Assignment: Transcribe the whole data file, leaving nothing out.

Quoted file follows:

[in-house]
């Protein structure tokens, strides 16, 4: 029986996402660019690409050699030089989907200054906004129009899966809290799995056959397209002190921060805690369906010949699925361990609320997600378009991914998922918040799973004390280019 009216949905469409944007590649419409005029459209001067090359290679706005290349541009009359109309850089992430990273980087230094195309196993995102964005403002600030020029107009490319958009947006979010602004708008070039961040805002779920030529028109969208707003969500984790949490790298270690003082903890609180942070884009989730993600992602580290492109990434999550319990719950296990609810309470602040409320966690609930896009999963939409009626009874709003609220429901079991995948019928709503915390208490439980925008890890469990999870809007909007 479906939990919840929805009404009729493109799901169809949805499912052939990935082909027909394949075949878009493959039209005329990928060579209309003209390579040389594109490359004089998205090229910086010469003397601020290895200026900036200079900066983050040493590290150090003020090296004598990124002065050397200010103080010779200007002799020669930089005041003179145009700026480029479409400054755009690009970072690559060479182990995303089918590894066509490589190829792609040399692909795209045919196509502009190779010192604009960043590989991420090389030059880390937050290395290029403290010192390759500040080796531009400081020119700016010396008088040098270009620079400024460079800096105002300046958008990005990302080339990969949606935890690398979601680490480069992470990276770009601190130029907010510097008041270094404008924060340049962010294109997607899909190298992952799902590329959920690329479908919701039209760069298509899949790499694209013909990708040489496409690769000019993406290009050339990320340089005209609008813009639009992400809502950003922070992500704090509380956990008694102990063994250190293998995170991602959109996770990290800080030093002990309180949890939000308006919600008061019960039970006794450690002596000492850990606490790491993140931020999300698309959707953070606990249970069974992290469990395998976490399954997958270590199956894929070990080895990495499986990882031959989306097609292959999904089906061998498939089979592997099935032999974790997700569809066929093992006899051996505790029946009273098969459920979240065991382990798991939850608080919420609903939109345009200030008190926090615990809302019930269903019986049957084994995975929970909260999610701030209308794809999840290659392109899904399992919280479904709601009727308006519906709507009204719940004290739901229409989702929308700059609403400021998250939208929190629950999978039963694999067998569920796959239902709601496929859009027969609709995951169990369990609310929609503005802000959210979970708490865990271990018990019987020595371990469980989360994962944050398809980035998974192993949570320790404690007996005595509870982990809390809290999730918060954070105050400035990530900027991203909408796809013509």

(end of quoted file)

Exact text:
[in-house]
């Protein structure tokens, strides 16, 4: 029986996402660019690409050699030089989907200054906004129009899966809290799995056959397209002190921060805690369906010949699925361990609320997600378009991914998922918040799973004390280019 009216949905469409944007590649419409005029459209001067090359290679706005290349541009009359109309850089992430990273980087230094195309196993995102964005403002600030020029107009490319958009947006979010602004708008070039961040805002779920030529028109969208707003969500984790949490790298270690003082903890609180942070884009989730993600992602580290492109990434999550319990719950296990609810309470602040409320966690609930896009999963939409009626009874709003609220429901079991995948019928709503915390208490439980925008890890469990999870809007909007 479906939990919840929805009404009729493109799901169809949805499912052939990935082909027909394949075949878009493959039209005329990928060579209309003209390579040389594109490359004089998205090229910086010469003397601020290895200026900036200079900066983050040493590290150090003020090296004598990124002065050397200010103080010779200007002799020669930089005041003179145009700026480029479409400054755009690009970072690559060479182990995303089918590894066509490589190829792609040399692909795209045919196509502009190779010192604009960043590989991420090389030059880390937050290395290029403290010192390759500040080796531009400081020119700016010396008088040098270009620079400024460079800096105002300046958008990005990302080339990969949606935890690398979601680490480069992470990276770009601190130029907010510097008041270094404008924060340049962010294109997607899909190298992952799902590329959920690329479908919701039209760069298509899949790499694209013909990708040489496409690769000019993406290009050339990320340089005209609008813009639009992400809502950003922070992500704090509380956990008694102990063994250190293998995170991602959109996770990290800080030093002990309180949890939000308006919600008061019960039970006794450690002596000492850990606490790491993140931020999300698309959707953070606990249970069974992290469990395998976490399954997958270590199956894929070990080895990495499986990882031959989306097609292959999904089906061998498939089979592997099935032999974790997700569809066929093992006899051996505790029946009273098969459920979240065991382990798991939850608080919420609903939109345009200030008190926090615990809302019930269903019986049957084994995975929970909260999610701030209308794809999840290659392109899904399992919280479904709601009727308006519906709507009204719940004290739901229409989702929308700059609403400021998250939208929190629950999978039963694999067998569920796959239902709601496929859009027969609709995951169990369990609310929609503005802000959210979970708490865990271990018990019987020595371990469980989360994962944050398809980035998974192993949570320790404690007996005595509870982990809390809290999730918060954070105050400035990530900027991203909408796809013509």